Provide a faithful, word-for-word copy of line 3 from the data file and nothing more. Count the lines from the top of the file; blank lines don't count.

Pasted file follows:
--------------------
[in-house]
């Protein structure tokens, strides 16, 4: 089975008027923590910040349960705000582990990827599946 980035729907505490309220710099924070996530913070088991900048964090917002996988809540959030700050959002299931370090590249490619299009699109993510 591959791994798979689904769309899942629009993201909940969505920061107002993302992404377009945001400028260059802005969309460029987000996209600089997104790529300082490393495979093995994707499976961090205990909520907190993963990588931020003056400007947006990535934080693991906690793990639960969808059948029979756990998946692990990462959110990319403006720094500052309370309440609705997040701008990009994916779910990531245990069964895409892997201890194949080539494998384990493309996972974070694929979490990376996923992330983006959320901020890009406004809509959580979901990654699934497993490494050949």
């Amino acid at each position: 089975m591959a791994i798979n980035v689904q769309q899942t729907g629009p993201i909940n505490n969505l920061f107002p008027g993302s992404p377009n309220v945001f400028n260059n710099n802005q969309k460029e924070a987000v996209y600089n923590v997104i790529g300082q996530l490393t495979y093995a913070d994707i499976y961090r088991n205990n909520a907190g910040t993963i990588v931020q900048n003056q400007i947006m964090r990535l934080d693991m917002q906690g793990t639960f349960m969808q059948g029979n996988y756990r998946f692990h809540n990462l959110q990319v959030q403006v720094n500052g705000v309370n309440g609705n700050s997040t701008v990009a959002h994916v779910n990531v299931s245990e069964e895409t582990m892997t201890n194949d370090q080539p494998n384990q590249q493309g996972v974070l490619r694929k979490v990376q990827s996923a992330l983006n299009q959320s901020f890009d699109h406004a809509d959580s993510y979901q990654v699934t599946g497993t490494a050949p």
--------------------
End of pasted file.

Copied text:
């Amino acid at each position: 089975m591959a791994i798979n980035v689904q769309q899942t729907g629009p993201i909940n505490n969505l920061f107002p008027g993302s992404p377009n309220v945001f400028n260059n710099n802005q969309k460029e924070a987000v996209y600089n923590v997104i790529g300082q996530l490393t495979y093995a913070d994707i499976y961090r088991n205990n909520a907190g910040t993963i990588v931020q900048n003056q400007i947006m964090r990535l934080d693991m917002q906690g793990t639960f349960m969808q059948g029979n996988y756990r998946f692990h809540n990462l959110q990319v959030q403006v720094n500052g705000v309370n309440g609705n700050s997040t701008v990009a959002h994916v779910n990531v299931s245990e069964e895409t582990m892997t201890n194949d370090q080539p494998n384990q590249q493309g996972v974070l490619r694929k979490v990376q990827s996923a992330l983006n299009q959320s901020f890009d699109h406004a809509d959580s993510y979901q990654v699934t599946g497993t490494a050949p």